As the Iron Curtain continues to melt, more and more novels by writers from Central European and Baltic countries arrive in America. Written in the form of a diary, this historical-political novel from Estonia addresses the issues of madness and the subjugation of citizens by the Russian czars during the 19th century. The diary of Jakob Mattik spans the years 1827-59 and devotes itself almost entirely to the story of his sister Eeva and her husband, Baron Timotheus von Bock. Von Bock breaks societal covenants by marrying the young peasant girl and then alienates the czar, who had been a personal friend, with a critical missive. The result is a nine-year prison term from which von Bock is released only after he is deemed harmlessly mad. Although numerous diary entries ponder whether von Bock is truly mad, scant exploration is made of what constitutes madness. Loosely based on historical fact, this verbose work is interesting but not enlightening and requires a tenacious reader.
- Olivia Opello, Onondaga Cty. P.L., Syracuse, N.Y.

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doings. This became apparent—or so it seems to me in hindsight—in that Tim o’s change, his turning peculiar in certain ways, was some­ times reflected in her behavior; but it may well be that I didn’t really notice any of those things back then. Things like the way Timo grew rather taciturn at the end of that winter (he was never a talkative man except when intoxicated with some subject of particular interest to himself). And the way he would sometimes say things that sounded like tragic

wasn’t able to speak freely to the doctor; but as soon as the boy got bored and left, I brought the conversation around to my question—what did Dr. Faehlmann think of Mr. Bock’s mental health? Dr. Faehlmann looked straight at me with his aggravatingly large, dark-gray eyes. “I have been told that Mr. Bock was released from prison for the very reason that he had lost his sanity.” “So they say.” “So it follows that if he hadn’t gone mad, he would still be locked up in Schlusselburg.” “Maybe so.”

“Yes, precisely that amount,” Cube said, almost ingratiatingly. “And who is this creditor?” Eeva asked. “His name is . . .” The chief treasurer eyed the slightly soiled knee of his light-colored trousers, then suddenly looked up at Eeva (with an expression that seemed to say, ‘Well, now, do you really not know who it is?’). “It is Count Stedingk.” “I see,” said Eeva without acting particularly surprised—and as if such a gesture by some Count Stedingk seemed entirely com­ prehensible to her. She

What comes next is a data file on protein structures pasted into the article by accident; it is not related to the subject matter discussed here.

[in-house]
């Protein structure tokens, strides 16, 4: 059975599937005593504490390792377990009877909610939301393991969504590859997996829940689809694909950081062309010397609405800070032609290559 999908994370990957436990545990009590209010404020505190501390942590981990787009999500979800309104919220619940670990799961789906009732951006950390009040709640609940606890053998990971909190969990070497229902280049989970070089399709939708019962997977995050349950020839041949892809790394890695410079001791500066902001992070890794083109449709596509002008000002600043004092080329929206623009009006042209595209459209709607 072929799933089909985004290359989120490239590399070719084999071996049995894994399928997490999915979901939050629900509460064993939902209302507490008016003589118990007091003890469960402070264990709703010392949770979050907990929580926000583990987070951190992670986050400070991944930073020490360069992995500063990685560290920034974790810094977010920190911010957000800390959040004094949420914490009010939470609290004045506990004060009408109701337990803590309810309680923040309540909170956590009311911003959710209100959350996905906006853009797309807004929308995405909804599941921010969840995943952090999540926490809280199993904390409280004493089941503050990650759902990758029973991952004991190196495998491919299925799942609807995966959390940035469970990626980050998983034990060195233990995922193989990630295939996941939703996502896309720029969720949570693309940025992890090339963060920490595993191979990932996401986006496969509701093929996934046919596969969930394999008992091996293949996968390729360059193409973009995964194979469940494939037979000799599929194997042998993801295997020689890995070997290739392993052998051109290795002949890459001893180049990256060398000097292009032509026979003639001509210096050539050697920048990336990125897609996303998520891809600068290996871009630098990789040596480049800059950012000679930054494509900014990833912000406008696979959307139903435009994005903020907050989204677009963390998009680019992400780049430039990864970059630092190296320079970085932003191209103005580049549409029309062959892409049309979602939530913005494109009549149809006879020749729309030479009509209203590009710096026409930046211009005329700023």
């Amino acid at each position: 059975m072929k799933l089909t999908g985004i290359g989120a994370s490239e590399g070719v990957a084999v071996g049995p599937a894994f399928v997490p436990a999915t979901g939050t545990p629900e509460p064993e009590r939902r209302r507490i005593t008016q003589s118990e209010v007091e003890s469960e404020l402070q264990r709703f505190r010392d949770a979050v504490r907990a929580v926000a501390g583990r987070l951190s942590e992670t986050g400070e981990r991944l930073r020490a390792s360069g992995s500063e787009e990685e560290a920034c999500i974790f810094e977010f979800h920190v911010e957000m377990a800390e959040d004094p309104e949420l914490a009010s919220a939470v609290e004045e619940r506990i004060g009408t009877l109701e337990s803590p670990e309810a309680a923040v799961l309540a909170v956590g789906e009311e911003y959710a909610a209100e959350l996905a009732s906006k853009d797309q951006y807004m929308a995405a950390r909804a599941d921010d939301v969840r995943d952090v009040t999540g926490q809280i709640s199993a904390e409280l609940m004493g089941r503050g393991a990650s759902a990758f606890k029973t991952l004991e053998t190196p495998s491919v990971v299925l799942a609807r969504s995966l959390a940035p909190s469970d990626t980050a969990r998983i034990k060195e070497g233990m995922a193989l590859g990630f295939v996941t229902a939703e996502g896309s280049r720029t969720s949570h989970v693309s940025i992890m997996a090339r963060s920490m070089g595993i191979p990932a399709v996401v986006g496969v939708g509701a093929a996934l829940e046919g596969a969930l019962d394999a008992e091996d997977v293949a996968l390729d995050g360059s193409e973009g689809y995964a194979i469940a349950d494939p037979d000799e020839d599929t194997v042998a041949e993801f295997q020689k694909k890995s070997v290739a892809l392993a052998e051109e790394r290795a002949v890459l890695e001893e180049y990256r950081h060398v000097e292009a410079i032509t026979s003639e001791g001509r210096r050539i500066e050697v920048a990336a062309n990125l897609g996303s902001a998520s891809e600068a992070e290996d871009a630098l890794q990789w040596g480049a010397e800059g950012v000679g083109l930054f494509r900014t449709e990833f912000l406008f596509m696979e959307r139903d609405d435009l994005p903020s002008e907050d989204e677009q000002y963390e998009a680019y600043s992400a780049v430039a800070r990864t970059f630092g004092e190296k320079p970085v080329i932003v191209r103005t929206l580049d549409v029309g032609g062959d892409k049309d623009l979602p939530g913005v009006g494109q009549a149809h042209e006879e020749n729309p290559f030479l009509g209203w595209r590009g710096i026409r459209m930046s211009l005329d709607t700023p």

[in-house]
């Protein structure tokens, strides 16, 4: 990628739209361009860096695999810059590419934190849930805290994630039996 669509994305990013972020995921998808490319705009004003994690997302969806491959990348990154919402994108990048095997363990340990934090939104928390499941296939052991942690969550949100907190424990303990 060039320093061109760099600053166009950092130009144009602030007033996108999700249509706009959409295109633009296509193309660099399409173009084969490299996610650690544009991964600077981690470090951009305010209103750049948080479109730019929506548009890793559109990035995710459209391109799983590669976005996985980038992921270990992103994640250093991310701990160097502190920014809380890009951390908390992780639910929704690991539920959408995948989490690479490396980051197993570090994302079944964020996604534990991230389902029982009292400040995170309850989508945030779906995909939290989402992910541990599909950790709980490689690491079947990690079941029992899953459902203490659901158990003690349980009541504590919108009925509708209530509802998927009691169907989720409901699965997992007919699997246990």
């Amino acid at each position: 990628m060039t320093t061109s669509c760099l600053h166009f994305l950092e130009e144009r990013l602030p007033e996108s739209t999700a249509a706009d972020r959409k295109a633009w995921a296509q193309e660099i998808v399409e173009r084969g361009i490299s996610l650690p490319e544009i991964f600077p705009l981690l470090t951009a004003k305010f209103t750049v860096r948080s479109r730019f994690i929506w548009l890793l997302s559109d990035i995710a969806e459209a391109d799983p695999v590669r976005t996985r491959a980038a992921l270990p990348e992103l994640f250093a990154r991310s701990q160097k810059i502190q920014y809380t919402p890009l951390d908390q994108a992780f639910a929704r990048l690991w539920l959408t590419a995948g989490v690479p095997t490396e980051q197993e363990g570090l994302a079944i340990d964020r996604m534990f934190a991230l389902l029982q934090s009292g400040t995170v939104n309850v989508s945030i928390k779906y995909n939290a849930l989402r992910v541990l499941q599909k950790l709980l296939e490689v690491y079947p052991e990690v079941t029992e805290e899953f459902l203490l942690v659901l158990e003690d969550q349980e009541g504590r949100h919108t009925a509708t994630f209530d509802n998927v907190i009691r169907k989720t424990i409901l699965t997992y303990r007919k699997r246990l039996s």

for them to write to the Czar that I understood the error of my ways. Permission for them to tell him that I was begging his forgiveness for my insolence!” THE CZAR'S MADMAN 125 “What did you say to that?” “I said, ‘Gentlemen, if it is your wish to provide this lonely man with cultured company, I shall always welcome you. But if it is your desire to make me retreat from my convictions, I find myself compelled to tell you: please do not waste your time! What’s more, I am compelled to ask you

gratitude to Georg, it is obviously the right thing to do—as far as I can see?” “That is true . . . ” Eeva said. “But what ever made you think he didn’t have a right?” “. . . I felt that no matter how great his need is, he is, nevertheless— well, he is free to come and go and to attend to his affairs. That was why it seemed to me that he should not, after all, make use of this document.” Timo got up and, with a curiously strained expression, paced back and forth between the grand piano and the